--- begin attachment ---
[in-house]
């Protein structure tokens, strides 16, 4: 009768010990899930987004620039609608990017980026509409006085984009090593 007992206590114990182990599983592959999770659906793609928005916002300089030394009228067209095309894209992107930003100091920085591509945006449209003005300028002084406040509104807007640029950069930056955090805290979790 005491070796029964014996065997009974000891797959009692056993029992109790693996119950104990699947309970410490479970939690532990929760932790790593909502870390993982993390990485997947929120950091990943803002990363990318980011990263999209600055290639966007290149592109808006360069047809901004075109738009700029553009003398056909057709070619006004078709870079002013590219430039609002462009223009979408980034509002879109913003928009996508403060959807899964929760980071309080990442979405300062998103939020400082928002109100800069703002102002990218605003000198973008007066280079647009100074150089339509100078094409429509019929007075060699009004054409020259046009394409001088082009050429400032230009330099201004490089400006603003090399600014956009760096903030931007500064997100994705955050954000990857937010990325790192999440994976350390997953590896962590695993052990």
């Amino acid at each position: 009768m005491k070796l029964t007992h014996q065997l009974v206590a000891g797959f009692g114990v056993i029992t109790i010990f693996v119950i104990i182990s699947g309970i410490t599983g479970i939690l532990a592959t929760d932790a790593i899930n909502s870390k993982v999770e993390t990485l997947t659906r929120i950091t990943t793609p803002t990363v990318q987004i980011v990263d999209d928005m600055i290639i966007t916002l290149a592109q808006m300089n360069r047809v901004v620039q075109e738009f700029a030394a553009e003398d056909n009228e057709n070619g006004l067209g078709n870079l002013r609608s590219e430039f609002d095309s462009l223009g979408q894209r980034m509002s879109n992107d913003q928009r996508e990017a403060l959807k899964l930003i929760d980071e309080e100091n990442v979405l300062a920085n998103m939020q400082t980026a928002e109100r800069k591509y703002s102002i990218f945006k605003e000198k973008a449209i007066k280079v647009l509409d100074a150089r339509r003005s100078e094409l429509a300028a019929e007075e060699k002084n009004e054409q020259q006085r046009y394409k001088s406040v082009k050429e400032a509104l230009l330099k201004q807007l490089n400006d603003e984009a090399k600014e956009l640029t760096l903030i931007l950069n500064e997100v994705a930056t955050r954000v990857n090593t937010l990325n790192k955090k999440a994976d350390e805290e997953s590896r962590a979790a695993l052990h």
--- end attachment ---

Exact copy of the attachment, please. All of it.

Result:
[in-house]
């Protein structure tokens, strides 16, 4: 009768010990899930987004620039609608990017980026509409006085984009090593 007992206590114990182990599983592959999770659906793609928005916002300089030394009228067209095309894209992107930003100091920085591509945006449209003005300028002084406040509104807007640029950069930056955090805290979790 005491070796029964014996065997009974000891797959009692056993029992109790693996119950104990699947309970410490479970939690532990929760932790790593909502870390993982993390990485997947929120950091990943803002990363990318980011990263999209600055290639966007290149592109808006360069047809901004075109738009700029553009003398056909057709070619006004078709870079002013590219430039609002462009223009979408980034509002879109913003928009996508403060959807899964929760980071309080990442979405300062998103939020400082928002109100800069703002102002990218605003000198973008007066280079647009100074150089339509100078094409429509019929007075060699009004054409020259046009394409001088082009050429400032230009330099201004490089400006603003090399600014956009760096903030931007500064997100994705955050954000990857937010990325790192999440994976350390997953590896962590695993052990």
């Amino acid at each position: 009768m005491k070796l029964t007992h014996q065997l009974v206590a000891g797959f009692g114990v056993i029992t109790i010990f693996v119950i104990i182990s699947g309970i410490t599983g479970i939690l532990a592959t929760d932790a790593i899930n909502s870390k993982v999770e993390t990485l997947t659906r929120i950091t990943t793609p803002t990363v990318q987004i980011v990263d999209d928005m600055i290639i966007t916002l290149a592109q808006m300089n360069r047809v901004v620039q075109e738009f700029a030394a553009e003398d056909n009228e057709n070619g006004l067209g078709n870079l002013r609608s590219e430039f609002d095309s462009l223009g979408q894209r980034m509002s879109n992107d913003q928009r996508e990017a403060l959807k899964l930003i929760d980071e309080e100091n990442v979405l300062a920085n998103m939020q400082t980026a928002e109100r800069k591509y703002s102002i990218f945006k605003e000198k973008a449209i007066k280079v647009l509409d100074a150089r339509r003005s100078e094409l429509a300028a019929e007075e060699k002084n009004e054409q020259q006085r046009y394409k001088s406040v082009k050429e400032a509104l230009l330099k201004q807007l490089n400006d603003e984009a090399k600014e956009l640029t760096l903030i931007l950069n500064e997100v994705a930056t955050r954000v990857n090593t937010l990325n790192k955090k999440a994976d350390e805290e997953s590896r962590a979790a695993l052990h």